Understanding HPC Cluster Network Topologies
Updated: January 13, 2014
Applies To: Microsoft HPC Pack 2008 R2, Microsoft HPC Pack 2012, Microsoft HPC Pack 2012 R2
Microsoft® HPC Pack supports five cluster topologies designed to meet a wide range of user needs and performance, scaling, and access requirements. These topologies are distinguished by how the nodes in the cluster are connected to each other and to the enterprise network.
In this topic:
The following table lists and describes the networks to which the nodes in an HPC cluster can be connected.
An organizational network connected to the head node and in some cases to other nodes in the cluster. The enterprise network is often the public or organization network that most users log on to perform their work. All intra-cluster management and deployment traffic is carried on the enterprise network unless a private network and an optional application network also connect the cluster nodes.
A dedicated network that carries intra-cluster communication between nodes. This network, if it exists, carries management, deployment, and application traffic if no application network exists.
A dedicated network, preferably with high throughput and low latency. This network is normally used for parallel Message Passing Interface (MPI) application communication between cluster nodes.
The following table lists the five cluster network topologies that are supported by HPC Pack.
1. Compute nodes isolated on a private network
2. All nodes on enterprise and private networks
3. Compute nodes isolated on private and application networks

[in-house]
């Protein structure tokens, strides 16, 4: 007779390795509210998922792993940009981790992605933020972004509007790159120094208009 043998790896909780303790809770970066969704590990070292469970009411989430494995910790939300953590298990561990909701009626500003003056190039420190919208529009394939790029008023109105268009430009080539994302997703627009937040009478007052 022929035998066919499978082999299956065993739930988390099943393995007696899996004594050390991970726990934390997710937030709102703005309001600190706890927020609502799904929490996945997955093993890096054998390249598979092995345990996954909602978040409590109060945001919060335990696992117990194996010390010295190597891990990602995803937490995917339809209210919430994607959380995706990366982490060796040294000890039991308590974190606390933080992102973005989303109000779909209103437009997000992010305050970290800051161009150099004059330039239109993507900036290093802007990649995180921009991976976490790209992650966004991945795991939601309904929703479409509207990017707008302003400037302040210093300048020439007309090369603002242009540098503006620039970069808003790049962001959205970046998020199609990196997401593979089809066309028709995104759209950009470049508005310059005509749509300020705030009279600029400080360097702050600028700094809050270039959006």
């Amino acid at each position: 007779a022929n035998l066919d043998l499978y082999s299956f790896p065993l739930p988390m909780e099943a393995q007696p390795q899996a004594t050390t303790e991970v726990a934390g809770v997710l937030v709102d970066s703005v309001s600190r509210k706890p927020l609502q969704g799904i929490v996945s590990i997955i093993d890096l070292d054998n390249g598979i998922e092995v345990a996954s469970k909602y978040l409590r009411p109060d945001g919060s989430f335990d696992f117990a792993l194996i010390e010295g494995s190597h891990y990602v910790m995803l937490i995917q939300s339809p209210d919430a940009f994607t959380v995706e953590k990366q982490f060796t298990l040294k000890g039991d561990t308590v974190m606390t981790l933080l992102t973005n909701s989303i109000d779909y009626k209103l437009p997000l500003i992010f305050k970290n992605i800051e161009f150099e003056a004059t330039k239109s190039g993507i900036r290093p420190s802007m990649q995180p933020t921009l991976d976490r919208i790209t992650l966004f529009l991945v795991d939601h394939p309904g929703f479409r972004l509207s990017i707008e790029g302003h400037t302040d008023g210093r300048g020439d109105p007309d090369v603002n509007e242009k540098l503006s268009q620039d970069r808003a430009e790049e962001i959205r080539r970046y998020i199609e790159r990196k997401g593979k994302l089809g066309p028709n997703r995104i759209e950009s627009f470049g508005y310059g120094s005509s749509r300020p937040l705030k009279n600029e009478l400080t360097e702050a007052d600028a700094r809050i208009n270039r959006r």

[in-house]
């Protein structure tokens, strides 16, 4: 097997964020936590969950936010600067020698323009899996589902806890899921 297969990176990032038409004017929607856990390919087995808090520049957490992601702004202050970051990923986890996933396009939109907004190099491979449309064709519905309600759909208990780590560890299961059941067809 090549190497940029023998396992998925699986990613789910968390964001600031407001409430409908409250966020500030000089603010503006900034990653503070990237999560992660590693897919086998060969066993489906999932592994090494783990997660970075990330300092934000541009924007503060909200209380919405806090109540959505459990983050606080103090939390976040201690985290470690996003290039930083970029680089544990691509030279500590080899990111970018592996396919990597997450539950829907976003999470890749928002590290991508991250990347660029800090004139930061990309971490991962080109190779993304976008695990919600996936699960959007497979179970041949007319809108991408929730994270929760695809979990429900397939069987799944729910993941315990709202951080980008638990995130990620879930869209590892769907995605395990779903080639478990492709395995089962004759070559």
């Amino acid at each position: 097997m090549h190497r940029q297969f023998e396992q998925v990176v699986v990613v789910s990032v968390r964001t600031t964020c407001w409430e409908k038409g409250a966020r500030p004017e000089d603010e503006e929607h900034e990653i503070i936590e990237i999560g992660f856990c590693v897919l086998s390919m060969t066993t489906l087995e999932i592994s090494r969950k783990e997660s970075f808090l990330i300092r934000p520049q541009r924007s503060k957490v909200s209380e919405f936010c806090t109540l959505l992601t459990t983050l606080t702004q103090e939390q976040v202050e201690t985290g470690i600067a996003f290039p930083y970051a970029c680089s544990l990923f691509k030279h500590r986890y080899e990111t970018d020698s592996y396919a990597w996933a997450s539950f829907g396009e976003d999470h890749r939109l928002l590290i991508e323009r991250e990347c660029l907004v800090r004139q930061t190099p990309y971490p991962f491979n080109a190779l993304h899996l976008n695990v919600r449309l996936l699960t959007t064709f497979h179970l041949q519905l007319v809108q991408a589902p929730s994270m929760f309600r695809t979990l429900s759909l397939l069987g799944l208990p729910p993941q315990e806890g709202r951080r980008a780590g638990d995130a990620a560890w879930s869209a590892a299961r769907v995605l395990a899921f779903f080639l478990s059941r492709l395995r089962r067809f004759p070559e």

4. All nodes on enterprise, private, and application networks
5. All nodes only on an enterprise network
If you want to add broker nodes, workstation nodes, or unmanaged server nodes to your cluster, you must choose a network topology that will work with the type of jobs and services that these two types of nodes will be running. Also, you must connect the nodes to the HPC networks of the topology that you choose, in a way that they can communicate with all the nodes that they need to interact with.
Unmanaged server nodes are supported starting in HPC Pack 2008 R2 with Service Pack 3 (SP3).
For example, broker nodes must be connected to the network where the clients that are starting service-oriented architecture (SOA) sessions are connected (usually the enterprise network) and to the network where the compute nodes that are running the SOA services are connected (if different from the network where the clients are connected). In most cases, having a private network, and if possible also a high-throughput and low-latency application network, will make the work of broker nodes more efficient because all communication between the broker nodes and the clients that are starting SOA sessions will not have to occur over the enterprise network, which is a busy network in most organizations.
In the case of workstation nodes and unmanaged server nodes, topology 5 (all nodes on an enterprise network) is the recommended topology because in that topology the nodes (usually already connected to the enterprise network) are able to communicate with all other types of nodes in the cluster. Although other topologies are supported for workstation nodes and unmanaged server nodes, depending on the type and the scope of the jobs that you want to run, there might be important limitations that you need to consider. For example, if you choose topology 1 (compute nodes isolated on a private network) or topology 3 (compute nodes isolated on private and application networks), and workstation nodes are already connected to the enterprise network, communication between compute nodes and workstation nodes will not be possible.
For detailed information about network topologies, as well as information about advanced network configurations, see HPC Cluster Networking.